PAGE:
Breaking News

Baggage screening issues impacting travel at DIA Skyscanner: Canadians are booking this location in Japan for travel in March As climate change threatens snow sports, Seattle-based Evo diversifies LSU Baseball – Live on the LSU Sports Radio Network Courier Journal earns the APSE ‘Grand Slam,’ one of the top national awards for sports journalism Chris Mortensen, award-winning NFL reporter, dies at 72 Pep Guardiola: Man City’s Phil Foden “the best player in the Premier League at the moment” Gaming Has Been The Gateway To Online Gambling And Gambling Highlights of Inter Miami x Orlando City in MLS | FOX Football The sports world is praising LeBron James for scoring 40,000 points

The United States, through the United States Agency for International Development (USAID), is contributing up to $20 million to the Ukraine Grain Initiative, announced by President Volodymyr Zelensky at the G20 Summit earlier this week, to help feed people around the world facing staggering levels of food insecurity, USAID will provide support through the United Nations World Food Program (WFP) to facilitate additional shipments of Ukrainian grain under the Black Sea Grain Initiative.

Prior to Putin’s invasion, Ukraine was one of the WFP’s main grain suppliers and the world’s fourth largest commercial wheat exporter. The Kremlin’s brutal war with Ukraine halted supplies and for months millions of tons of grain and essential food exports were stuck in the country, exacerbating an already catastrophic global food crisis and causing food prices to skyrocket. Since the UN-brokered agreement began in August, the Initiative has helped stabilize rising food prices around the world and provided desperately needed food to millions of people.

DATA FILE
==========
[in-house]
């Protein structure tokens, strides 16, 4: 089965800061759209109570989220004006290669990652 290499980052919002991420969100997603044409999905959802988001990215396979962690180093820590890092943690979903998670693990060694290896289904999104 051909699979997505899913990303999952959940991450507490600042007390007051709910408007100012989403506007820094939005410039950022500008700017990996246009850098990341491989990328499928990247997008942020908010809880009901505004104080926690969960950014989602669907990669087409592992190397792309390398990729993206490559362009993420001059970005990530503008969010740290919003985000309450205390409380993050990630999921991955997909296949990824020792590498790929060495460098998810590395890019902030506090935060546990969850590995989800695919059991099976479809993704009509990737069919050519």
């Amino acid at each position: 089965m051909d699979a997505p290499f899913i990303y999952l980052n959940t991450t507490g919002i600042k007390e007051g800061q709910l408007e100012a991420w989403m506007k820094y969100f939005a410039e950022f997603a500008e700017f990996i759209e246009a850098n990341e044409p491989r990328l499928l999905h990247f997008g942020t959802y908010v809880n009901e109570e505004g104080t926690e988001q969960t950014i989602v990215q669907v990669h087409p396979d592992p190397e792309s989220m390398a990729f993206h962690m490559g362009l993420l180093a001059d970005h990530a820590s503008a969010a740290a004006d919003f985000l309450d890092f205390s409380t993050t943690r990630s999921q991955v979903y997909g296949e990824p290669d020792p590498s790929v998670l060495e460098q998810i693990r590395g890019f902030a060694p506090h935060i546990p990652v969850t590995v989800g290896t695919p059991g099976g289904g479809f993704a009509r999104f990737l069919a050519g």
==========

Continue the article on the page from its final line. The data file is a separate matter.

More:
Today’s announcement builds on existing US $173 million support to WFP to buy Ukrainian grain to feed people in countries facing the most severe food crises, including Ethiopia, Yemen and Afghanistan. Thanks to American funds, 210,000 tons of food were purchased, enough to feed about 12.6 million people for one month.

Since Putin’s war with Ukraine began in February, the United States has given more than $11 billion to respond to the global food crisis, including nearly $8.6 billion in humanitarian aid. USAID’s humanitarian assistance, including our support to WFP, includes direct food assistance as well as other support, including safe drinking water, health care, and protection to meet needs made worse by food crises.

USAID continues to help Ukrainian farmers who risk their lives to feed the world through the Agricultural Resilience Initiative – Ukraine (AGRI-Ukraine). AGRI-Ukraine supports the production and export of Ukrainian agriculture, while responding to the long-term needs of the sector. The initiative focuses on four areas that are critical to sustaining Ukrainian agricultural exports and their contribution to global food security: providing farmers with critical resources; improving logistics and export infrastructure; increasing farmers’ access to finance and supporting crop drying, storage and processing needs. USAID has invested $100 million in the initiative, and the agency is seeking to raise at least $150 million in additional funding from other donors, foundations and the private sector.

Leave a Reply

Your email address will not be published. Required fields are marked *